A couple weeks ago I wrote a column about Queen Anne’s lace. Someone brought in a sample the other day and inquired if it was the wild carrot or maybe the poisonous water hemlock. I smiled and told her it was neither, but it was an herb with significant merit.
The plant in question is yarrow (Achillea millifolium) also a member of the aster family. According to legend yarrow was named after Achilles, the Greek mythical hero who used it to stop his soldiers’ wounds from bleeding. This herb has a much finer textured foliar featheriness than wild carrot or water hemlock, but like them it possesses clusters of white flowers which are wonderful for use in fresh or dried floral arrangements.
Yarrow is a perennial herb that is common over most of the US and Canada. It tolerates the extreme cold and dryness of some tundra areas to the heat and humidity of Florida. Single unbranched stems sprouting fern-like leaves grow up to three feet tall. Common yarrow was introduced from Europe but originated in Asia.
Yarrow spreads by a combination of seed and aggressive rhizomes. Seeds can transport the plant over a wide range, but the rhizomes are underground stems that pop up and form new plants. This helps individual plants squeeze out less dominant species and take over small patches.
This aster relative grows in full sun on a wide variety of soils. Wild varieties have white flowers, but many cultivated ones are grown ornamentally and can be yellow, pink, or red. Most ornamental types are less cold hardy, but still very adaptable to all parts of North Carolina. Best of all, deer don’t particularly like yarrow.
Yarrow has many medicinal uses. I already alluded to its styptic properties, but it is also a great fever reducer. All parts of the plants have chemicals that open our pores and help us sweat and reduce body temperature. The most common way to administer it is by making a tea. Three cups per day is usually sufficient. Bathing in an infusion of yarrow can be effective too, especially for children.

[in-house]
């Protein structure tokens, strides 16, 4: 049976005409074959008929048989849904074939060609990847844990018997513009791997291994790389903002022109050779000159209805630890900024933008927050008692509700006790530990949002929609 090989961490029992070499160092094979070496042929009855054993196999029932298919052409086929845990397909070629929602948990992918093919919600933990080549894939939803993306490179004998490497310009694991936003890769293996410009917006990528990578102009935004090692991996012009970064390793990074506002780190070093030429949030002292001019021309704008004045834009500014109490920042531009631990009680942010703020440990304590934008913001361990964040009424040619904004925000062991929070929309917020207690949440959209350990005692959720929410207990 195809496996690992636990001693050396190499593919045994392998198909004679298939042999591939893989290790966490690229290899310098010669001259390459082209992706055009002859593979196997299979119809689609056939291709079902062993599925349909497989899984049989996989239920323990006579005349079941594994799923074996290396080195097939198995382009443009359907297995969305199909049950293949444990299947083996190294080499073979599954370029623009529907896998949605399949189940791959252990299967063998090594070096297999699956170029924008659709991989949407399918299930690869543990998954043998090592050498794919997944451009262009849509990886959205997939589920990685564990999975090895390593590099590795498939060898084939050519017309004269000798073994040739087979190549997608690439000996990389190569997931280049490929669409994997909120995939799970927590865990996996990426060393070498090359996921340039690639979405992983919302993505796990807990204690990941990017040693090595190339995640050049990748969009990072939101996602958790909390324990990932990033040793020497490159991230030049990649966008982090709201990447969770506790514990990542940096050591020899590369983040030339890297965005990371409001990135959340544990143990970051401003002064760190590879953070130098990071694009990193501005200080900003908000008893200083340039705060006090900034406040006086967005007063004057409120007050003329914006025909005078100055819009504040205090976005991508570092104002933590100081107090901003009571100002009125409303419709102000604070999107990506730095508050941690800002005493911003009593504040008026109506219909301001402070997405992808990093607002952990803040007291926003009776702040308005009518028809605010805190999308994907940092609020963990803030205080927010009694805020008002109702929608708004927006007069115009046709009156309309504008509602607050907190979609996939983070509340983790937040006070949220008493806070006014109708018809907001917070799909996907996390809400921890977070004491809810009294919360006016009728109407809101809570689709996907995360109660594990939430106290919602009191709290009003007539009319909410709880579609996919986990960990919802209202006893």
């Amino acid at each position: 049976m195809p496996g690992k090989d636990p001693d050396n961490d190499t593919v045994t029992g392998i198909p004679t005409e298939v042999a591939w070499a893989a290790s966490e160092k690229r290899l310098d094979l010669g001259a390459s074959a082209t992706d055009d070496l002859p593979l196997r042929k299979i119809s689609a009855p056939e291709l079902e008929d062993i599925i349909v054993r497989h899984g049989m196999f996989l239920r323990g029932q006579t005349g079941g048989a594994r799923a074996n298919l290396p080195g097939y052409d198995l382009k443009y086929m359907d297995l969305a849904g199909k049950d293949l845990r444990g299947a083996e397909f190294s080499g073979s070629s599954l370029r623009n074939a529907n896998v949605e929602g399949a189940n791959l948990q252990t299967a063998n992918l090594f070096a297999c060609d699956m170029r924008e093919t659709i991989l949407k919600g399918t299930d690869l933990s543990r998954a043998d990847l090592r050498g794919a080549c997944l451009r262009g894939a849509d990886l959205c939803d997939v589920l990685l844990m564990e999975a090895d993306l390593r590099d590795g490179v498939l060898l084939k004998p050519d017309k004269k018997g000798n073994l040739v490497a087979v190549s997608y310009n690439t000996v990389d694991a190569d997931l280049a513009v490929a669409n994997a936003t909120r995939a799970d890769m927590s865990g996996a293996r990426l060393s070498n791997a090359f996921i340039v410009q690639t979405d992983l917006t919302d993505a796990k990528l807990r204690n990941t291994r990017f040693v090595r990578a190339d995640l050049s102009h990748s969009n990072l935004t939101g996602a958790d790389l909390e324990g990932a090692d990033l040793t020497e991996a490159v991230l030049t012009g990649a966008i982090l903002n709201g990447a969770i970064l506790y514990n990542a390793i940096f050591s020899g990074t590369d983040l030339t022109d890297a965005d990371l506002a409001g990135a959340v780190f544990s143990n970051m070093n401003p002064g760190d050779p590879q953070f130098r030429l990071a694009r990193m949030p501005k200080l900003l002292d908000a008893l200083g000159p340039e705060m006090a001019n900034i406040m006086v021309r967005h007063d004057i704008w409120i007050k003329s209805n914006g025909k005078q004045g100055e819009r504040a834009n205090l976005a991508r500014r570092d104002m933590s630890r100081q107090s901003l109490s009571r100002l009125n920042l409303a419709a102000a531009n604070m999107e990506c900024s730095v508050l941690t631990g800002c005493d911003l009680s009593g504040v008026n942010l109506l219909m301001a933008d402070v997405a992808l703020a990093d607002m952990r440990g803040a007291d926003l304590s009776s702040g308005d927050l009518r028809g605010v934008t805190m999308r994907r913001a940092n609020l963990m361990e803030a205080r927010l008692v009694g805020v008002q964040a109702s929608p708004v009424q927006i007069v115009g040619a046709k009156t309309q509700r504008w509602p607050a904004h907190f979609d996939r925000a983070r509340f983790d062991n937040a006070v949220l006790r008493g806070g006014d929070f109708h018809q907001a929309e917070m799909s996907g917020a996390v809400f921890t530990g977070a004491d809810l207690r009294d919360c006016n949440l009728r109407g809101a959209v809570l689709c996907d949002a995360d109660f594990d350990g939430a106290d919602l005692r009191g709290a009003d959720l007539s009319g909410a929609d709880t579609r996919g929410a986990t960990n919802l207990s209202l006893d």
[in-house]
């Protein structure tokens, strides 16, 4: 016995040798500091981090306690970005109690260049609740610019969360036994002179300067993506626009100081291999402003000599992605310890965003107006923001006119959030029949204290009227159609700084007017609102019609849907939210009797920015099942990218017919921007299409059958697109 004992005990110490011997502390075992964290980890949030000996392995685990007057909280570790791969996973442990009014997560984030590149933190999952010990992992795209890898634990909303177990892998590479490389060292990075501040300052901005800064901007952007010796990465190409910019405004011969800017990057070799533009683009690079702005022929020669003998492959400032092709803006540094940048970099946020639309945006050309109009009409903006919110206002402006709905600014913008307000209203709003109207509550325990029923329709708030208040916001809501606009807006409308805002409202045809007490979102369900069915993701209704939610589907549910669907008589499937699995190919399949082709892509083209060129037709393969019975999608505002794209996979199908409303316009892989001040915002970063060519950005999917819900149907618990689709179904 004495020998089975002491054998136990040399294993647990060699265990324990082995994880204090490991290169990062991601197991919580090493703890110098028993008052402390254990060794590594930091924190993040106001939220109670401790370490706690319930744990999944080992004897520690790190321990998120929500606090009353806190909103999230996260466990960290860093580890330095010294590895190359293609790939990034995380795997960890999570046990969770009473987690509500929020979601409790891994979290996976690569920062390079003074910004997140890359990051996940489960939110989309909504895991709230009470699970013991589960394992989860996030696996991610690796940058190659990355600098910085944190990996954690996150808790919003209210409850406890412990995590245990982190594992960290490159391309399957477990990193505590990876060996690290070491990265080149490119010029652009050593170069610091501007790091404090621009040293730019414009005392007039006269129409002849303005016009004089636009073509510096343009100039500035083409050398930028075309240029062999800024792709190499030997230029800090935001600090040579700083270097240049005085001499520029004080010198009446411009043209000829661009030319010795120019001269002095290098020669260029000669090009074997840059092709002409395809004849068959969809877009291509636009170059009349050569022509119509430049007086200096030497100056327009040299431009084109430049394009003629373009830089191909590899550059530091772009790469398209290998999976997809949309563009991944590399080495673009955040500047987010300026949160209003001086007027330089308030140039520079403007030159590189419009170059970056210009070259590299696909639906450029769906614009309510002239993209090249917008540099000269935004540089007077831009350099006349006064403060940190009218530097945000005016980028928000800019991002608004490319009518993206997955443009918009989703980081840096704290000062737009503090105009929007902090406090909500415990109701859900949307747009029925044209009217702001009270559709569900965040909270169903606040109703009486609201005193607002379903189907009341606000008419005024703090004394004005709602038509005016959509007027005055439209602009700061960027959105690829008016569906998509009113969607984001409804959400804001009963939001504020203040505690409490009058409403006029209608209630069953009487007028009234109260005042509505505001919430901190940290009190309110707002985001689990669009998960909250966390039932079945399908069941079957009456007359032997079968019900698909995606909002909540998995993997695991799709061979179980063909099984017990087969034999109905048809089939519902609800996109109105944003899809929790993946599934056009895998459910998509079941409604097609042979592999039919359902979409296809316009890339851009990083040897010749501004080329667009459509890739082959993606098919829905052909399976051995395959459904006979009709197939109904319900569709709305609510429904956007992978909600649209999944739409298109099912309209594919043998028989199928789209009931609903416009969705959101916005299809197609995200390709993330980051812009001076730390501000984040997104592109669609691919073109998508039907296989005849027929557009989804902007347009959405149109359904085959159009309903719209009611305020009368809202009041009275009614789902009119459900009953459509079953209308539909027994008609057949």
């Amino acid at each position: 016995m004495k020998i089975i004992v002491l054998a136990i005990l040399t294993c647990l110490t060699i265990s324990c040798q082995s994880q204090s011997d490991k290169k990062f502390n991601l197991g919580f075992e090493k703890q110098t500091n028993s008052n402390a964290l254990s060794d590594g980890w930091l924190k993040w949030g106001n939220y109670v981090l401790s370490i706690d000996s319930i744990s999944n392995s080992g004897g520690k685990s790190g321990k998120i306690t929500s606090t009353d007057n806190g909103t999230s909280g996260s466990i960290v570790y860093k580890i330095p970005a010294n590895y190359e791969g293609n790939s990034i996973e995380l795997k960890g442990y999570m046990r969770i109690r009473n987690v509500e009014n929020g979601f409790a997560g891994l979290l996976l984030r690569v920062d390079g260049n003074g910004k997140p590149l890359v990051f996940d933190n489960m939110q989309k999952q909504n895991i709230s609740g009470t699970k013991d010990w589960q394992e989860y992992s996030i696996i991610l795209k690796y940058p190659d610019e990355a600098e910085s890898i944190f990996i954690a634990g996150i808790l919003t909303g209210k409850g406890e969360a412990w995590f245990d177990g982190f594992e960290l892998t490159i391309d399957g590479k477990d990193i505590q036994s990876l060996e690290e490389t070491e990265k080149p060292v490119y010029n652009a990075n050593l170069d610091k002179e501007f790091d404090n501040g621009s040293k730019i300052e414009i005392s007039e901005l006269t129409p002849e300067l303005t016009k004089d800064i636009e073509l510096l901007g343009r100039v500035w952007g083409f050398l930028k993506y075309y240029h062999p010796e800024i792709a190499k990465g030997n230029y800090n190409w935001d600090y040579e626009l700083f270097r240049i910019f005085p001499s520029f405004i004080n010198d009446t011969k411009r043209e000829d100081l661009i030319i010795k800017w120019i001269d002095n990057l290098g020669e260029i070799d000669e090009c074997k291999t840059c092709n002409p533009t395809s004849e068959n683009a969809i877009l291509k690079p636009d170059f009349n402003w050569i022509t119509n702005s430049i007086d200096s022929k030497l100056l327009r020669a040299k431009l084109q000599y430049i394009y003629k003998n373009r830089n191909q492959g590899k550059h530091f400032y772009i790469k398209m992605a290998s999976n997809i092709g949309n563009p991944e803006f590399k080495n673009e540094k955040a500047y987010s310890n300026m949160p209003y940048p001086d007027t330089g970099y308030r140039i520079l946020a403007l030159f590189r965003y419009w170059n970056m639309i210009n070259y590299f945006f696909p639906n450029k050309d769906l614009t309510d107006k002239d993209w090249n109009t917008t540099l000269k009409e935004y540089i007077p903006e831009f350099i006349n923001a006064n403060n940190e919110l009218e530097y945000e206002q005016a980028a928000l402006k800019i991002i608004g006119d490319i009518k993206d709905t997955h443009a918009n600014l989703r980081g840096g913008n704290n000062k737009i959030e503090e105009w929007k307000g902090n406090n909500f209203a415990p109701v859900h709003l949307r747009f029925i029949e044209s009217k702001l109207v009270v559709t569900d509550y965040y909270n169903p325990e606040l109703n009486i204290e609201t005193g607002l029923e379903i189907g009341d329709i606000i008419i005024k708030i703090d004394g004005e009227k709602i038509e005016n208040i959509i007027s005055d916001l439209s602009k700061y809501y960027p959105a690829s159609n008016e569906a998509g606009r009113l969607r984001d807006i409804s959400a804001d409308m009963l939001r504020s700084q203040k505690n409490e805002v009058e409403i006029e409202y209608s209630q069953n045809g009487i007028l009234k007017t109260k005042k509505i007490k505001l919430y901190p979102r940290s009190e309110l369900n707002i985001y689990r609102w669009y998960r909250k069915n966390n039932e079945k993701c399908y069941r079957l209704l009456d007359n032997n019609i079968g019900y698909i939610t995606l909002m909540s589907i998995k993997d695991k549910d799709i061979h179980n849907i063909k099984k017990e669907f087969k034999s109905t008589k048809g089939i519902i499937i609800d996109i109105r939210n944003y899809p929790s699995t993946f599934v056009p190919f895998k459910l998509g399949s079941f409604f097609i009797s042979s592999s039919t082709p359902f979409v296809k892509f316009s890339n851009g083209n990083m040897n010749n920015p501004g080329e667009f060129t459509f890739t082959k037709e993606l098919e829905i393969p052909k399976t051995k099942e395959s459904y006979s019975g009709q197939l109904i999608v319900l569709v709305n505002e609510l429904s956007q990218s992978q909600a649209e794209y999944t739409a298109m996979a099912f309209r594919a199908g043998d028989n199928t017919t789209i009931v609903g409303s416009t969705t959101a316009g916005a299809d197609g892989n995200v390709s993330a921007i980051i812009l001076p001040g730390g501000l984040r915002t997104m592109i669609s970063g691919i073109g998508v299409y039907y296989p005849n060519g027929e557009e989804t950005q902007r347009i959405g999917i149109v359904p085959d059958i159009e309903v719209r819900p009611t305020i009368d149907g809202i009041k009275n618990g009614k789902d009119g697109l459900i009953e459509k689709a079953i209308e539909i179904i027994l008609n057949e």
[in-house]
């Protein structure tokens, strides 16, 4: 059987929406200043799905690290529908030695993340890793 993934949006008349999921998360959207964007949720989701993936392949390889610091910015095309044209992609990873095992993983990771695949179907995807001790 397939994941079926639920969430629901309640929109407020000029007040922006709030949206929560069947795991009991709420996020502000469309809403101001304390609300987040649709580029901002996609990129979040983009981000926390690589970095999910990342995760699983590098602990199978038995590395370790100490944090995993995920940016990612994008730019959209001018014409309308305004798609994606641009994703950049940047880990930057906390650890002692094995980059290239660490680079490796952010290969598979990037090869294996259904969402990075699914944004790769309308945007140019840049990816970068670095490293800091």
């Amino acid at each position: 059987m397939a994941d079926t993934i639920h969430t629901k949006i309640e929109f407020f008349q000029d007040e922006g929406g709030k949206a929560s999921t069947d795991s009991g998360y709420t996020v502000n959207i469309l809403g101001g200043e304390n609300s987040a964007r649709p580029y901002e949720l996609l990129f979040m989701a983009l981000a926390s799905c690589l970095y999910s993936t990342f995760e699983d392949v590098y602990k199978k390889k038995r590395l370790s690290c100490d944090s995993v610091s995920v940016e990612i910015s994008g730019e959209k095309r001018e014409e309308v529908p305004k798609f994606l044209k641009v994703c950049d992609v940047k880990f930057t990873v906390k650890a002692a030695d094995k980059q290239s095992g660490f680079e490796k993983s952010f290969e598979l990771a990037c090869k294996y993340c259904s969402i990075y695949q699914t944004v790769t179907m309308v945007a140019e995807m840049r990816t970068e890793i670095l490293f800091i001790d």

Yarrow contains volatile oils that have antibacterial properties. It has also been used to treat inflammation, indigestion, menstrual problems, insomnia and to increase urine flow. Many commercial preparations are available, but the herb preserves easily. In open air leaves and flowers dry quickly without degrading.
As with any herbal medicine, check with your physician if you are taking any prescription medication. Yarrow contains chemicals that interfere with blood thinning medicines like Plavix and Coumadin. You can use yarrow for indigestion, but not if you are using Nexium, Zantac, Prilosec and maybe a few others. Yarrow also lowers blood pressure, so if you already take something for that you might overdo it.
Whenever you embark on any medical regimen, do your homework. Learn as much as you can about what makes the drugs or holistic herbs work. Sometimes the active ingredients might even be similar from a chemistry standpoint. You’re never too old to learn so read many different sources (with different funding sources and political philosophies) and ask questions. Then use the brains God gave you.
Ted Manzer teaches agriculture at Northeastern High School.
this plant seems to be very beneficial not just for our medical purposes but for other plants as well.
A versatile medical herb is the right name for the yarrow. This plant pretty much does it all, from helping humans medically to helping other plants. Great plant!
its cool that this plant helps humans in so many ways.
its cool how the oil is used for so much
i like the fact that drinking this in a tea can help you when your sick. being sick isnt fun
I like how you can use this plant to help people.
It’s amazing how different plants that you never knew about could help you in some everyday sickness! Definitely a good plant to have handy!
I think I have yarrow, but it never flowers. do some varieties not flower? I would love to read your four books as well.
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